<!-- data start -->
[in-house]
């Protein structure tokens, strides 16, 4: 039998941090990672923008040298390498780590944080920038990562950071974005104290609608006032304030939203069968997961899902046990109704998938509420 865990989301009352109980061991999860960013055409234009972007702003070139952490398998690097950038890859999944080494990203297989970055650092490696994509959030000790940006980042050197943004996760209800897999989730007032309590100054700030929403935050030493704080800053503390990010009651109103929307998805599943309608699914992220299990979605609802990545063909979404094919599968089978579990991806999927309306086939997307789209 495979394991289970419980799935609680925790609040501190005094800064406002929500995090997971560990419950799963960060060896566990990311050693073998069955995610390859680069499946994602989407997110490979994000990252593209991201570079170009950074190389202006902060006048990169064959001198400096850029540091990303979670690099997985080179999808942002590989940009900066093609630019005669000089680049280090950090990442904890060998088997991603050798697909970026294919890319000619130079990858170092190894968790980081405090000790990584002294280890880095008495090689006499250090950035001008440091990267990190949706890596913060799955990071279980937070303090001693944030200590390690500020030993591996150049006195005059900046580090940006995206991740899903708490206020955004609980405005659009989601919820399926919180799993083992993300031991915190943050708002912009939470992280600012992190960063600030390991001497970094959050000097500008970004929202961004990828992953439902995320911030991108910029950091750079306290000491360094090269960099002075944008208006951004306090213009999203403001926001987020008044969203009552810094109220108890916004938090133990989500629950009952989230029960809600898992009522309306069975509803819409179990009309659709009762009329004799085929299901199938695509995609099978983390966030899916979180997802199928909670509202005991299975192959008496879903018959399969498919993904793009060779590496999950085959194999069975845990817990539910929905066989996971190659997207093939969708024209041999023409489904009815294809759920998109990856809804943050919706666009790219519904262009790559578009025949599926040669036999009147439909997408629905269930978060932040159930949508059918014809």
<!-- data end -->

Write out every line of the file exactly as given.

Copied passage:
[in-house]
């Protein structure tokens, strides 16, 4: 039998941090990672923008040298390498780590944080920038990562950071974005104290609608006032304030939203069968997961899902046990109704998938509420 865990989301009352109980061991999860960013055409234009972007702003070139952490398998690097950038890859999944080494990203297989970055650092490696994509959030000790940006980042050197943004996760209800897999989730007032309590100054700030929403935050030493704080800053503390990010009651109103929307998805599943309608699914992220299990979605609802990545063909979404094919599968089978579990991806999927309306086939997307789209 495979394991289970419980799935609680925790609040501190005094800064406002929500995090997971560990419950799963960060060896566990990311050693073998069955995610390859680069499946994602989407997110490979994000990252593209991201570079170009950074190389202006902060006048990169064959001198400096850029540091990303979670690099997985080179999808942002590989940009900066093609630019005669000089680049280090950090990442904890060998088997991603050798697909970026294919890319000619130079990858170092190894968790980081405090000790990584002294280890880095008495090689006499250090950035001008440091990267990190949706890596913060799955990071279980937070303090001693944030200590390690500020030993591996150049006195005059900046580090940006995206991740899903708490206020955004609980405005659009989601919820399926919180799993083992993300031991915190943050708002912009939470992280600012992190960063600030390991001497970094959050000097500008970004929202961004990828992953439902995320911030991108910029950091750079306290000491360094090269960099002075944008208006951004306090213009999203403001926001987020008044969203009552810094109220108890916004938090133990989500629950009952989230029960809600898992009522309306069975509803819409179990009309659709009762009329004799085929299901199938695509995609099978983390966030899916979180997802199928909670509202005991299975192959008496879903018959399969498919993904793009060779590496999950085959194999069975845990817990539910929905066989996971190659997207093939969708024209041999023409489904009815294809759920998109990856809804943050919706666009790219519904262009790559578009025949599926040669036999009147439909997408629905269930978060932040159930949508059918014809």